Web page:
In "Is This The Single?" we find a cynical yet hilarious peak into the world/mind of a touring/hustling musician. This tune rocks playfully and features fuzz-poppy guitars, sassy 'uh huhs,' cat whistles, girl group talking, empty club ambience and goofy synths (which are clearly poking fun at the neo-new wave revival that seems to be rearing its head). The title mocks the record company exec/radio promo man/DJ/journo's ultimate shallow question while listening to a record "Is this the single?" But through it all Stew seems to be at peace with his vocation, since he describes his road life as "a vacation with guitars."
Turning to the more psychedelic, "Out Now" is classic TNP swirl taken to the max . . . whispering robots, interwoven co-lead vocals, the 5th Dimension in deep trouble with no way out except the fade out. It references funk, pop & psychedelia in an incredibly fresh combination that is vintage TNP.
SOLOSTEW: So everybody needs to know what planet yer from.
TNPSTEW: Born in LA. In High School it was rock bands. In college I wanted to be Jean Luc Godard. I guess after college I just went back to high school, i.e. bands.
SOLOSTEW: And your 'Arty Detour?'
TNPSTEW: Yeah, I moved to Berlin. I got arty for a minute. It happens. I don't regret it. I had fun being obscure.
SOLOSTEW: Not unlike now?
TNPSTEW: One hopes one's current obscurities are more tuneful. "The Teardrop Explodes," an upbeat yet haunting funk-pop number, finds TNP at it's most accessible ever. Stew's usual in-your-face approach gives way to a downright wistful performance. Rodewald's bass drives this song, which references both John Mellencamp & Julian Cope.
"Sebastian Cabot" was a live favorite back before TNP even had a record out. However, in its current incarnation it takes on a Lidsvillian sort of Broadway Musical for Kids persona. It's cartoony, but menacing. The subject matter, a homeless black man living in downtown LA who thinks he's Sebastian Cabot, could only be found on a TNP record.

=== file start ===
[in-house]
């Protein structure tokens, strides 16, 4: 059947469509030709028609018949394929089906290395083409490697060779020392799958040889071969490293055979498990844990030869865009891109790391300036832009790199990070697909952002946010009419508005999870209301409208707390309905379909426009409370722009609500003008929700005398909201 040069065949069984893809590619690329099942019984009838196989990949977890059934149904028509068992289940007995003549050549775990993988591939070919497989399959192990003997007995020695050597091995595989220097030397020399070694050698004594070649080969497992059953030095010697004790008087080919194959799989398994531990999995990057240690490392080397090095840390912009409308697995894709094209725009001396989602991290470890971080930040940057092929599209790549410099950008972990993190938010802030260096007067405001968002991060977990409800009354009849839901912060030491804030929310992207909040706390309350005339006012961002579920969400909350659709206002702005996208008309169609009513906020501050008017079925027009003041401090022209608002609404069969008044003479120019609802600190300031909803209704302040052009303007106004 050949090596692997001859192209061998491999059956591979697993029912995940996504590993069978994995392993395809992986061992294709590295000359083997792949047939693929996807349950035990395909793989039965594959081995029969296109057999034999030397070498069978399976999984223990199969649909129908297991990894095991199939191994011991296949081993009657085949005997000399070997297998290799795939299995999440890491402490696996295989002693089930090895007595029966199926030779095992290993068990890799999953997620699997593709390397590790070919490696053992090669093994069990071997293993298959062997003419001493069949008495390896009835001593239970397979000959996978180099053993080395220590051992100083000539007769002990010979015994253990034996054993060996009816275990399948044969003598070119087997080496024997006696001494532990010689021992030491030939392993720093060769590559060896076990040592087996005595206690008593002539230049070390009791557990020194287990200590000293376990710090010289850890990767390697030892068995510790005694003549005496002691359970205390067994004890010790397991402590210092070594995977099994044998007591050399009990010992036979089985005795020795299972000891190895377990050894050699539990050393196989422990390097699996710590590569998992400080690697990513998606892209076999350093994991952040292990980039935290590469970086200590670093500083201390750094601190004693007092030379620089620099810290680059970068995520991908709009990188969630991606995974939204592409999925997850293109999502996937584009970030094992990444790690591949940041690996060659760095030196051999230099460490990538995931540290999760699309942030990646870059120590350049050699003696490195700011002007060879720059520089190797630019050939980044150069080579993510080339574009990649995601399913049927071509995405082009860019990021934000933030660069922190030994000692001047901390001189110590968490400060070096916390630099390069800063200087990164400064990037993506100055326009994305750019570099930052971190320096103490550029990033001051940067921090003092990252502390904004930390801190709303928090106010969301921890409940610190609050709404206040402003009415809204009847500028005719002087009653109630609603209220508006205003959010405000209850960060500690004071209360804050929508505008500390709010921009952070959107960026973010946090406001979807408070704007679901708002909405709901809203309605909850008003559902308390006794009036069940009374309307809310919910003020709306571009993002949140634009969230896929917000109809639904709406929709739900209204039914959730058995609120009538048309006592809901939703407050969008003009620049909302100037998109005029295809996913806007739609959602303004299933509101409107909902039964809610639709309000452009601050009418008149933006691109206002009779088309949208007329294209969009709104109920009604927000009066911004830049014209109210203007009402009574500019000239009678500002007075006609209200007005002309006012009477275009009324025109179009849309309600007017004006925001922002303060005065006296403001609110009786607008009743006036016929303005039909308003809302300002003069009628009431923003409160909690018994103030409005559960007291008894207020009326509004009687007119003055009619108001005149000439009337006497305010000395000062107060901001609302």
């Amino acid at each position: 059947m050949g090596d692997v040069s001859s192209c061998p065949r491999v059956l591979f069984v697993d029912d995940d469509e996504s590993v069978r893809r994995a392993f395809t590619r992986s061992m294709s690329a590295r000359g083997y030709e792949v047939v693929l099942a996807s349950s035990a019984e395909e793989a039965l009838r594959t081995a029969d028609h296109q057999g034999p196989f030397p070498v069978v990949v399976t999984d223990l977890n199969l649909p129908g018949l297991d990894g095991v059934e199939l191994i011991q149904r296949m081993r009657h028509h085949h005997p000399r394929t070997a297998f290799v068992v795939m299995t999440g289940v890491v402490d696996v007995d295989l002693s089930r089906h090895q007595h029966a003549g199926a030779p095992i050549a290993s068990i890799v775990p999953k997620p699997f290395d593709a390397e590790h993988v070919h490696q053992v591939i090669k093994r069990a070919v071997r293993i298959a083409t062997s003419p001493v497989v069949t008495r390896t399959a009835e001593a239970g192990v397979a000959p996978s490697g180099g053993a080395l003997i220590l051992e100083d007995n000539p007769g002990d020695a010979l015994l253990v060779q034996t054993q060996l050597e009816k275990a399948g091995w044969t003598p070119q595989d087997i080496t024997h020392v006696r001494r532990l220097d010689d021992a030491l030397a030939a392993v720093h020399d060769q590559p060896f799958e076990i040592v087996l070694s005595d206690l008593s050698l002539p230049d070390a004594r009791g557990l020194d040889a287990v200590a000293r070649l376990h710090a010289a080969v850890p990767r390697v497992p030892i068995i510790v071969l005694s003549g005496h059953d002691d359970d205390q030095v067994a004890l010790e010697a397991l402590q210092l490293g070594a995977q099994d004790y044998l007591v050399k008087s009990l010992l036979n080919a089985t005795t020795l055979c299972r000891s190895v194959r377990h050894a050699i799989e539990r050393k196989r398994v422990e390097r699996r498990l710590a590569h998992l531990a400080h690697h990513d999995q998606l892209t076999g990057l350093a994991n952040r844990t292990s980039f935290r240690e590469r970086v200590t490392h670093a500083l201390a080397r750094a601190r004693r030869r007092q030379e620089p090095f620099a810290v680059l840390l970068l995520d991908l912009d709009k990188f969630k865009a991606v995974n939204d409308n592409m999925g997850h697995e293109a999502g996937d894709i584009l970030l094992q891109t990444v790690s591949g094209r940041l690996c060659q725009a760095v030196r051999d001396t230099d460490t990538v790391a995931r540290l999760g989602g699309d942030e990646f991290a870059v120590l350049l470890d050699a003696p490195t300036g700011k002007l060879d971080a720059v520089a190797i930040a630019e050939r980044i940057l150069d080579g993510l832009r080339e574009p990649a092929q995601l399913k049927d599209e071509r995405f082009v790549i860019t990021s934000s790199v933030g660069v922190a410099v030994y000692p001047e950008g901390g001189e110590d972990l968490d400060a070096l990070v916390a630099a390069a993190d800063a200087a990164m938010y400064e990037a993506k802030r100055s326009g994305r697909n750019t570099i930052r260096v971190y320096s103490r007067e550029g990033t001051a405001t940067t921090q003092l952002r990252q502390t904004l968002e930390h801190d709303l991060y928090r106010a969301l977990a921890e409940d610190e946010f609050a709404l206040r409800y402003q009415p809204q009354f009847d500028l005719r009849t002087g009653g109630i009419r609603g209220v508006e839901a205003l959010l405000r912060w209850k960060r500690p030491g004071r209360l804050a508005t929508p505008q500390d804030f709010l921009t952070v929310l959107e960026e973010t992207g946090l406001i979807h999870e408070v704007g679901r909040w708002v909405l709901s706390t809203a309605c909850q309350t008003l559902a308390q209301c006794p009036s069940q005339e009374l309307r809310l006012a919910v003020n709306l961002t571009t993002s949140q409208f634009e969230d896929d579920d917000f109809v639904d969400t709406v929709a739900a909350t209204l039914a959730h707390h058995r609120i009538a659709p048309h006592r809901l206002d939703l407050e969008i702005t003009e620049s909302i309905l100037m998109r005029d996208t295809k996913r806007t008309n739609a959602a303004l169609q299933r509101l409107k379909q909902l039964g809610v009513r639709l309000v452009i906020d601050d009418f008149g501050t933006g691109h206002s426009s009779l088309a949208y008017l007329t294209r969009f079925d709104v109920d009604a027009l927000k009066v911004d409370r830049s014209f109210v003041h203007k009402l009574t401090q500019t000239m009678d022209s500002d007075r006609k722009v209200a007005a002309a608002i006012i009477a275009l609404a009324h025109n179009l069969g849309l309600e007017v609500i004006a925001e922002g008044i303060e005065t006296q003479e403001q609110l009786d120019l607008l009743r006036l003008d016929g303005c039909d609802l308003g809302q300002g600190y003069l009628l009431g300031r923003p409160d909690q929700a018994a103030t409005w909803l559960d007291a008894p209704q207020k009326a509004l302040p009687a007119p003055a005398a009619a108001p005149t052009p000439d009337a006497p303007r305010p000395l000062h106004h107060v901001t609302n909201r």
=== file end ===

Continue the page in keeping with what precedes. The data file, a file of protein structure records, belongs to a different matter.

SOLOSTEW: Am I correct that "In Time All Time" is about Thelonius Monk?
SOLOSTEW: Odd subject matter for a pop tune, or?
TNPSTEW: Uh, yer one to talk. A clear case of the pot calling the kettle 'Negro.' Anyway, Monk is just one of those figures in music that transcends genre and time. I felt like an elementary school kid writing a poem about their hero. Also I found something incredibly funny about a little pop ditty dedicated to this giant of music.
SOLOSTEW: Folks keep asking what's the difference between you and me?
TNPSTEW: You wanna draw portraits. I wanna make big goofy pictures. You wanna tell stories. I wanna leave holes. You wanna create characters. I wanna BE the character.
To the ears who've heard it, WELCOME BLACK is the most accessible TNP record to date. And yet none would say it was a reach for mass public acceptance. After all, why bother worrying about mass acceptance when we've got that "scary name" issue to contend with?
SOLOSTEW: So people still trip off the band name?
TNPSTEW: Yeah. Like Cheney wakes up in the morning going "OK, what do I deal with today, the Middle East crisis or Stew's offensive band name?"
SOLOSTEW: Whatever happened to Silverlake?
TNPSTEW: I've switched muses. Now its Panorama City. In Silverlake I was just a cynical observer. Too easy.
"Bermuda Love Triangle" tells the story of an ill-fated ménage a trois which resulted from an ad answered "in the back of a left wing magazine." The locale is Fox Hills. Nuff said?
SOLOSTEW: Smile/Image Ent. will be re-releasing the first two TNP records in conjunction with this new release. Do you attach any significance to this?
TNPSTEW: Yeah. It's been an action packed 5 years. I'm very happy the label is into giving the public an opportunity to see what we've been up to - all at once. My solo career is my main focus these days. But TNP is like this decadent weekend vacation in Amsterdam that allows me to get my rocks off and get back to the desk Monday morning focused, refreshed and rejuvenated. I've got the polaroids in my bottom drawer whenever I need to reminisce.
If its afro-baroque let it fix you.
End of interview.
Non-interview bits by Butman Ausby